Saturday, July 16, 2011

Tyrannical Rule In California

Only days after California Governor Jerry Brown signed SB48 (the LGBT history bill) into law, social conservative groups are already going on the offensive. Today, the Capitol Resource Institute's Paulo Sibaja filed with the California Attorney General his intent to put a referendum on the 2012 ballot to attempt to repeal the bill. According to the San Francisco Chronicle,
The Capitol Resource Institute is a hard-line, socially conservative organization that has long opposed efforts in California to expand rights for the LGBT population. Backers eventually would have to collect 433,971 signatures to allow voters to decide whether to keep the law in place or reject it. 
Sibaja said that a coalition has formed behind the proposed measure, though he would not name the other members. He said a news conference Wednesday would give more details. When asked how the group planned to fund the referendum, he said, "That's what the press conference will be about."
     This is the problem with California's system; the broad ability of "the people" to vote on legislation duly enacted by the legislature.  When our system of government was formed, the Founders recognized the ultimate authority of the people, yet at the same time realized that the people were fickle; that they could be swayed by their emotions and prejudices to do things that they would not normally do. Because of this danger, the Founding Fathers set up a brilliant system; a system, though not perfect, that would alleviate the emotive dangers of direct "popular rule". Instead of allowing for popular voting on issues, the Founders set up a system in which the people elect representatives who represent their constituents in the legislature. The few, with the consent of the many, make the laws and rule over the state.

     But in California, the tables have turned. Instead of the few ruling over the many, we have the many using the few as their "rubber stamp of approval". The legislature of California does not "make the laws" per say, instead, it only exists because it is more "efficient" in passing laws. For the public to take up every piece of legislation through direct vote would be quite cumbersome, so therefore, the legislature exists to speed up and simplify the process. But, if the legislature dares to do anything that "the people" would not have done, it can be disciplined through a ballot referendum or initiative.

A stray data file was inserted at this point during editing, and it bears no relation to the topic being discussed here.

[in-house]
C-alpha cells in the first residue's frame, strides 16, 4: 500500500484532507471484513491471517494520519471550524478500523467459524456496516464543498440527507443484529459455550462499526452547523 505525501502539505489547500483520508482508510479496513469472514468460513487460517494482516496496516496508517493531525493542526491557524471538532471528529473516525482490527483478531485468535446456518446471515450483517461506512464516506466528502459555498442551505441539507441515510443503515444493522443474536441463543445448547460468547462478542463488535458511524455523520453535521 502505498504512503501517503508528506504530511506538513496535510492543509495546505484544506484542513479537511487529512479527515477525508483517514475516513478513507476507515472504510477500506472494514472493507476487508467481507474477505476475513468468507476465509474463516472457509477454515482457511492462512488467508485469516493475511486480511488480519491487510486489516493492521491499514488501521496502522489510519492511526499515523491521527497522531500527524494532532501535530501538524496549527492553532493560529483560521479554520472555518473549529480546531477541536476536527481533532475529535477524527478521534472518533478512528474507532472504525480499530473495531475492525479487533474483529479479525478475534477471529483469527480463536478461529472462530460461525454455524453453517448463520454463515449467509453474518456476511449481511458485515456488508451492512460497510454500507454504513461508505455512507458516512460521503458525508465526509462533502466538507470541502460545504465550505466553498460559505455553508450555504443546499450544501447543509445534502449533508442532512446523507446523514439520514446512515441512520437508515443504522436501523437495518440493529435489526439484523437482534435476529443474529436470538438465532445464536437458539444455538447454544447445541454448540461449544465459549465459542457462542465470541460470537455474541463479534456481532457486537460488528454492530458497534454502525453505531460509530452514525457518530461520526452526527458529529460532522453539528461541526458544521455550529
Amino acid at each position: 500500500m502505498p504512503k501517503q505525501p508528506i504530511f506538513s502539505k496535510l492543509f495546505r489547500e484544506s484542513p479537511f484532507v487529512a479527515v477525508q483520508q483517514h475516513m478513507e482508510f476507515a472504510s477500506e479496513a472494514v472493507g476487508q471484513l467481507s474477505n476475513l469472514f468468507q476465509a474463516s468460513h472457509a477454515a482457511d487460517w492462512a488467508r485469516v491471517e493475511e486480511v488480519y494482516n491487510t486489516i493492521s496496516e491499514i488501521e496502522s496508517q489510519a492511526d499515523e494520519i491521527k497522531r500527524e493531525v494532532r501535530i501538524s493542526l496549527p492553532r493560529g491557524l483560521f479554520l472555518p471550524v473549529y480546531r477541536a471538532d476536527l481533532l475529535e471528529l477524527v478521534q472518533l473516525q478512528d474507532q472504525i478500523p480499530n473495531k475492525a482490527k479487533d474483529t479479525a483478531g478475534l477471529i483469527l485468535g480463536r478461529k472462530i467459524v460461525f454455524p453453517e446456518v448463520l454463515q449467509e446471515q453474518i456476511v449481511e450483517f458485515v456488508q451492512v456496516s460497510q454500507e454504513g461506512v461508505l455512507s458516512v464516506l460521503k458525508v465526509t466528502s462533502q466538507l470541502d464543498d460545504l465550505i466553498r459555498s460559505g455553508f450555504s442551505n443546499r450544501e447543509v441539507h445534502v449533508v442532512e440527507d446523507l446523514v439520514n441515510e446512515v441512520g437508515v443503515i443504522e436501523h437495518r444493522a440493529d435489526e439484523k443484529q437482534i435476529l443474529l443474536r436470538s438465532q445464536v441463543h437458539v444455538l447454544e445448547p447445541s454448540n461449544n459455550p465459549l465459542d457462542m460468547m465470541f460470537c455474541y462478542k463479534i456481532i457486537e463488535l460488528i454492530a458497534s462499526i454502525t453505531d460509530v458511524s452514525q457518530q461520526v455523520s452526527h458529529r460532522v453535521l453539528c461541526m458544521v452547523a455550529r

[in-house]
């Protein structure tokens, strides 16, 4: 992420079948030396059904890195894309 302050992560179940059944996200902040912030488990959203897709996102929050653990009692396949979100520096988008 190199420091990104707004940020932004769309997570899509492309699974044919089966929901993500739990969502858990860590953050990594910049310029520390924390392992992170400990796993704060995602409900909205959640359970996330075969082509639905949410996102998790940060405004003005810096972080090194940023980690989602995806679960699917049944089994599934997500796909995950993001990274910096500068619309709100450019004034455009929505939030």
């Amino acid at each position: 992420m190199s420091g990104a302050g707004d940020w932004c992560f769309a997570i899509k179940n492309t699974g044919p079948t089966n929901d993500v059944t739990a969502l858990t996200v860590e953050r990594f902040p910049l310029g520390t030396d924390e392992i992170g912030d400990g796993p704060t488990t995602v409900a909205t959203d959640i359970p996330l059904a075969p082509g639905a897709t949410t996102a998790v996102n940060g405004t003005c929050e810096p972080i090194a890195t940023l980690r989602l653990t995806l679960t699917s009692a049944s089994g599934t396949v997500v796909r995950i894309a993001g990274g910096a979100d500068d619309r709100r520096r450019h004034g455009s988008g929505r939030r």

I see that this process has two consequences.  First, it cheapens the purpose of the legislature as a representative body; for if they are just there for making governance more simple, why do we have elections in the first place? And second, it allows the public to be swayed by the demagogic influences of mass media, fears, and emotive language (Proposition 8 was a good example of this) rather than actually weigh the issue at hand.

     Some critics of my view on the referendum process will say that the true power of government rests with the people, and that is how the Founding Fathers wanted it to be. That is an extent. As I said above, the Founders recognized the negative repercussions of popular rule; thus instituting the system of representative democracy that we have today.  If a legislature had passed a bill which the public disagreed with, the Founders would have been hesitant in proposing a public referendum. Instead, they would have argued that if the public was truly unhappy over the issue, they would change the composition of the legislature in the next election. That would be legitimate change, and would adequately allow the public voice to be heard.

     The Founders set up a brilliant system, which most state governments are modeled after. Sadly, California has allowed for "the people" to rule over the representatives through illegitimate means. This not only makes a mockery of the "representative democracy" facade that California has, but it also leaves the public open to being swayed by fears and opinions rather than facts.

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